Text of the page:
Sheridan has made seven signings since he was appointed as the Pilgrims boss and two of them made their debuts against Aldershot.
Gozie Ugwu belatedly played for the first time after overcoming an ankle injury he suffered in training.
The on-loan Reading striker was a late substitute for Reuben Reid, who had led the attack in a 4-1-4-1 formation.
Meanwhile, midfielder Lee Cox was thrown straight into the starting line-up by Sheridan.
Cox, 22, had only been signed from League One outfit Swindon Town the previous day, on loan until the end of the season.
He did not train with his new team-mates before the game and was still getting to know their names.
In the circumstances, it was not surprising he did not stand out in the centre of midfield, but he still played his part in the victory.
He, and Sheridan, will hope for more influential performances once he has properly settled in at his new club.
Aldershot, with the second worst home record in League Two, were trailing 1-0 within five minutes of the kick-off.
Argyle were awarded a free-kick, close to the angle of the penalty area on the right of the pitch, after Paris Cowan-Hall was shoved over by centre-back Sonny Bradley.
It looked as though captain Conor Hourihane would curl the ball, left-footed, into the 18-yard box.
Instead, Hourihane rolled the ball across to Jason Banton and he was not closed down by the Aldershot defence.
The loan signing from Crystal Palace let fly with a shot from 20 yards which deflected off Bradley's outstretched leg and into the net.
Aldershot keeper Jamie Young had been moving in the opposite direction and was completely wrong-footed.
However, the home side were back on level terms in the 11th minute when midfielder Peter Vincenti scored with a simple tap-in.
Cole did well to push away a low shot from striker Danny Hylton but the ball broke to Vincenti and there was no-one near him.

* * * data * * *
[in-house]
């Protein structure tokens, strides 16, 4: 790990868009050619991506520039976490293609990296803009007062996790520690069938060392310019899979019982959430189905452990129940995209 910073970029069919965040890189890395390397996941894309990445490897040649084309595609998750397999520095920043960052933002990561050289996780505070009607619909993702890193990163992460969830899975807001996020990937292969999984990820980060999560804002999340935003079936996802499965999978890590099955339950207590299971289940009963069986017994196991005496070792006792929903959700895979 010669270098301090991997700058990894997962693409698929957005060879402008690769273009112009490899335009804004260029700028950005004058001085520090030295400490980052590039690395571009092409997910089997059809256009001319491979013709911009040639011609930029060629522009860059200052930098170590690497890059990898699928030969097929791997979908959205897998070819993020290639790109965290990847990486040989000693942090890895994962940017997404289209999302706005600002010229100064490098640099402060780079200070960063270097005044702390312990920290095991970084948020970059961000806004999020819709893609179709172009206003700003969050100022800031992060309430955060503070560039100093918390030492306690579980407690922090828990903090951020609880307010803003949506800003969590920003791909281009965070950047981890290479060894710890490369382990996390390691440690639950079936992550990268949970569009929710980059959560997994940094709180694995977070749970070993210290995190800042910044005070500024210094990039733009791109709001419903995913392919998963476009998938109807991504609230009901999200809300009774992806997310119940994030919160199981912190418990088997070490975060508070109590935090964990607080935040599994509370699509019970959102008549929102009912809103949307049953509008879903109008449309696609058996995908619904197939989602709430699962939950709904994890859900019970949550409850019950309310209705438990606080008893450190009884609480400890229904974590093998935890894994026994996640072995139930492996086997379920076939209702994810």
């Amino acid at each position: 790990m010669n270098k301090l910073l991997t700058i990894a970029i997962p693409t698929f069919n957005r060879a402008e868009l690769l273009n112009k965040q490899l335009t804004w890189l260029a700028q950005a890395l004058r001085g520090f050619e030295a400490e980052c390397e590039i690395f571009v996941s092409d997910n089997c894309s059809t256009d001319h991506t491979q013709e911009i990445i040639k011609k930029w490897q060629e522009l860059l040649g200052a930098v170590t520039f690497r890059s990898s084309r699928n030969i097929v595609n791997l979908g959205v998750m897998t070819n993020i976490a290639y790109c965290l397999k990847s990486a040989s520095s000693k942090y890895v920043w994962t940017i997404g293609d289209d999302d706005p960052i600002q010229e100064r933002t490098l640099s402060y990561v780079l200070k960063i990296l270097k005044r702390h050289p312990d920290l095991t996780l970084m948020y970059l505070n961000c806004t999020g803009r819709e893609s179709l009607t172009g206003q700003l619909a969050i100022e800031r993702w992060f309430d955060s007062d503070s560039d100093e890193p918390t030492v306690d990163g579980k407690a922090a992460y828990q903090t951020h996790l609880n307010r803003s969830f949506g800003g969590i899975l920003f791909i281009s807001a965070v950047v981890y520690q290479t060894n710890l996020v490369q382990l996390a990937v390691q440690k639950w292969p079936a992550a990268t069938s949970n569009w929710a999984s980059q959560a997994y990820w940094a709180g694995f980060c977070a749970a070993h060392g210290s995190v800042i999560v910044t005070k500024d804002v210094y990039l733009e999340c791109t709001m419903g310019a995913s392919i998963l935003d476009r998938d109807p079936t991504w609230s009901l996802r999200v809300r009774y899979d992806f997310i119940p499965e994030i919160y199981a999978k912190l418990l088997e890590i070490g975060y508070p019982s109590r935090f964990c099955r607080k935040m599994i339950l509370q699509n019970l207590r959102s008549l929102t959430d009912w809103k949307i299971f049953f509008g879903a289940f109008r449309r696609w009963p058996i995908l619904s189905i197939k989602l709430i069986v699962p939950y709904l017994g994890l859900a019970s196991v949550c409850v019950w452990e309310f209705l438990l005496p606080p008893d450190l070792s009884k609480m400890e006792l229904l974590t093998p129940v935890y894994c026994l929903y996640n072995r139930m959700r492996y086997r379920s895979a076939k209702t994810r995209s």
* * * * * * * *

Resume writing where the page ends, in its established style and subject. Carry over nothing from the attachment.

Aldershot, aided by a steady stream of long throw-ins from Vincenti, started to get on top of Argyle as half-time approached.
However, the Pilgrims counter-attacked in the 40th minute, and to telling effect.
Reid made a 60-yard run, leaving Aldershot midfielder Danny Rose trailing in his wake, before crossing the ball to Banton.
He cut inside right-back Ben Herd and spotted a gap between Young and his far post.
Banton then expertly curled the ball past the dive of the Aldershot keeper and into the corner of the net.
It was an excellent finish, especially from someone playing only the fourth competitive game of his professional career.
Aldershot should have been awarded a penalty soon afterwards when a shot from midfielder Kieron Cadogan hit the hand of Branston.
However, referee Fred Graham waved play on, much to anger of Aldershot and the relief of Argyle.
Aldershot had another two loud penalty appeals for handball ignored by Graham in the second half, which they dominated in terms of possession.
Their route one approach lacked finesse, though, and the Pilgrims stuck to their task.
Rose fired a 20-yard volley against the base of the right post and later the same player's goalbound header was somehow scooped over his own crossbar by Branston.
Four minutes of stoppage time were played, to add to the tension, before Argyle could celebrate their crucial win.